Wednesday, April 14, 2021

Book Review: The Venice Sketchbook

 



Happy Wednesday, My Lovelies!   I was hoping to have given you an update on our clean-up after the tornado, but it is going very slowly.  Give me about another week or so, and maybe I'll have some news then.

Today I'm sharing my review of The Venice Sketchbook by Rhys Bowen.  I agreed to be a part of the book tour months before the storm, and I do try very hard to keep my commitments!  One reason I was excited about this book is because I've enjoyed Rhys Bowen's cozy mysteries over the years, especially her Molly Murphy Mysteries.  



According to Goodreads:

Love and secrets collide in Venice during WWII in an enthralling novel of brief encounters and lasting romance by the New York Times bestselling author of The Tuscan Child and Above the Bay of Angels.


Caroline Grant is struggling to accept the end of her marriage when she receives an unexpected bequest. Her beloved great-aunt Lettie leaves her a sketchbook, three keys, and a final whisper…Venice. Caroline’s quest: to scatter Juliet “Lettie” Browning’s ashes in the city she loved and to unlock the mysteries stored away for more than sixty years.

It’s 1938 when art teacher Juliet Browning arrives in romantic Venice. For her students, it’s a wealth of history, art, and beauty. For Juliet, it’s poignant memories and a chance to reconnect with Leonardo Da Rossi, the man she loves whose future is already determined by his noble family. However star-crossed, nothing can come between them. Until the threat of war closes in on Venice and they’re forced to fight, survive, and protect a secret that will bind them forever.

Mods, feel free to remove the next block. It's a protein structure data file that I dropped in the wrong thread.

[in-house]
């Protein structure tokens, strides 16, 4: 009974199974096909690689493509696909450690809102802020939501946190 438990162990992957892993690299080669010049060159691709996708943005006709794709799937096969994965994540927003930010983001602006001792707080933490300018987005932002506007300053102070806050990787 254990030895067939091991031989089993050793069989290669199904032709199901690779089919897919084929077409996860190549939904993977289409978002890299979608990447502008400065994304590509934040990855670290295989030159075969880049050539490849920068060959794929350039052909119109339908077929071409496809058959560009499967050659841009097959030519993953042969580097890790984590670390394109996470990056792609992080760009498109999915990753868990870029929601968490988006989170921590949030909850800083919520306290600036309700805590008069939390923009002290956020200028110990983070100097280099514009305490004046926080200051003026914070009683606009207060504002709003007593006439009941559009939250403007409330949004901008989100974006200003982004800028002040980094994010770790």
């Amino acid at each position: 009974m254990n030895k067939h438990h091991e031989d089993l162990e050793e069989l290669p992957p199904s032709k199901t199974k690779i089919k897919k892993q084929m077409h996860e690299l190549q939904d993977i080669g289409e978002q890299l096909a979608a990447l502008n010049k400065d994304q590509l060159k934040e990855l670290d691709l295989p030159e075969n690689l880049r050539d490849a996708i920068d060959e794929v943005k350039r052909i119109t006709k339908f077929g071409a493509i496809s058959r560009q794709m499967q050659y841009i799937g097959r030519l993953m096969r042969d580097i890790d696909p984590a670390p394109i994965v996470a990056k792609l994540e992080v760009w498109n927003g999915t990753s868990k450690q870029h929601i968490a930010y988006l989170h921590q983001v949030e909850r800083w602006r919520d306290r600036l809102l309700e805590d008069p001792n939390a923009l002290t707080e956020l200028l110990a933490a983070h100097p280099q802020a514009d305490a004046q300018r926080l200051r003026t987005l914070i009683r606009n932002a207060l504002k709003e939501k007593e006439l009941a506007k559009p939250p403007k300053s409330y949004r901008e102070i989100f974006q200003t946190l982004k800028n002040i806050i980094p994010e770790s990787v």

Key by key, Lettie’s life of impossible love, loss, and courage unfolds. It’s one that Caroline can now make right again as her own journey of self-discovery begins.



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My Review:

I have read way too many World War II historical fiction novels over the past ten years or so, but I thought this one would be different as it's set in Venice.  I also like family dramas and dual timelines: This story has both.  Caroline's Aunt Juliet has passed away, and Caroline is her heir.  Her inheritance barely affords her a trip to Venice to learn more about the contents of a box that had once belonged to her aunt: two sketchbooks, Venetian glass beads, a ring, and three keys.  With little hope of solving the mysteries of the items, Caroline is determined to enjoy her holiday.  Surprisingly, she serendipitously discovers the function of one of the keys, and that leads to even more discoveries about her Aunt Juliet.

Juliet's storyline begins when she's around nineteen.  She travels with her Aunt Hortensia to Italy, the best place for a budding young artist to be inspired.  While in Venice, Juliet meets Leonardo Da Rossi: Their meet-cute is fun.  He takes her on a late night picnic, but they're caught by the innkeepers who tell Aunt Hortensia.  She is furious with Juliet and changes their plans to leave Venice early;  Juliet is unable to say goodby to Leo.   Upon her return to England, Juliet is unable to attend art school because her father loses their wealth during the market crash of 1929.  However, ten years later, she is gifted a bursary as an art teacher to travel to Venice and study art for a year.  She runs into Leo, and as the war in Europe begins, she and Leo forge an interesting partnership.  I found Juliet's story bittersweet, and the plot is engaging albeit predictable at times.